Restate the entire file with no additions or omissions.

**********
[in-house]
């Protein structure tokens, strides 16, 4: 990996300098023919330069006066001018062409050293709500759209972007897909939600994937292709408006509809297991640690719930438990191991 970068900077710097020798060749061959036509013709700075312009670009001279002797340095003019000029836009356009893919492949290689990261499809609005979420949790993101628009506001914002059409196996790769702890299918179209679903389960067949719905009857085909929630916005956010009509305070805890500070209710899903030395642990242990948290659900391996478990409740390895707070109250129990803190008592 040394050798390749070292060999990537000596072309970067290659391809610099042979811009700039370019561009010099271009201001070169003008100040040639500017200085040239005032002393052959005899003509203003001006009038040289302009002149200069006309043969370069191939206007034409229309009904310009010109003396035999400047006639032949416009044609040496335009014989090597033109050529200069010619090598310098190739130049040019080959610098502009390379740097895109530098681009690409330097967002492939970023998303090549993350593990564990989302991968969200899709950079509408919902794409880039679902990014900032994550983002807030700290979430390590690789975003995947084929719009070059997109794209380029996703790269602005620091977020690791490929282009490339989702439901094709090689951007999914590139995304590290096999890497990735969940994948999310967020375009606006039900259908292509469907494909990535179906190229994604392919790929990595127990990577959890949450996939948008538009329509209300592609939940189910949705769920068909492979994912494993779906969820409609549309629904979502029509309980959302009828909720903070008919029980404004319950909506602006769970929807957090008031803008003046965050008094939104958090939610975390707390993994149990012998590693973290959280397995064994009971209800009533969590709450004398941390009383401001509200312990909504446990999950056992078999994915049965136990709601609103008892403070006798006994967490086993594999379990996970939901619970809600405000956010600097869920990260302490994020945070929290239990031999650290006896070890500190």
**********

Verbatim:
[in-house]
């Protein structure tokens, strides 16, 4: 990996300098023919330069006066001018062409050293709500759209972007897909939600994937292709408006509809297991640690719930438990191991 970068900077710097020798060749061959036509013709700075312009670009001279002797340095003019000029836009356009893919492949290689990261499809609005979420949790993101628009506001914002059409196996790769702890299918179209679903389960067949719905009857085909929630916005956010009509305070805890500070209710899903030395642990242990948290659900391996478990409740390895707070109250129990803190008592 040394050798390749070292060999990537000596072309970067290659391809610099042979811009700039370019561009010099271009201001070169003008100040040639500017200085040239005032002393052959005899003509203003001006009038040289302009002149200069006309043969370069191939206007034409229309009904310009010109003396035999400047006639032949416009044609040496335009014989090597033109050529200069010619090598310098190739130049040019080959610098502009390379740097895109530098681009690409330097967002492939970023998303090549993350593990564990989302991968969200899709950079509408919902794409880039679902990014900032994550983002807030700290979430390590690789975003995947084929719009070059997109794209380029996703790269602005620091977020690791490929282009490339989702439901094709090689951007999914590139995304590290096999890497990735969940994948999310967020375009606006039900259908292509469907494909990535179906190229994604392919790929990595127990990577959890949450996939948008538009329509209300592609939940189910949705769920068909492979994912494993779906969820409609549309629904979502029509309980959302009828909720903070008919029980404004319950909506602006769970929807957090008031803008003046965050008094939104958090939610975390707390993994149990012998590693973290959280397995064994009971209800009533969590709450004398941390009383401001509200312990909504446990999950056992078999994915049965136990709601609103008892403070006798006994967490086993594999379990996970939901619970809600405000956010600097869920990260302490994020945070929290239990031999650290006896070890500190």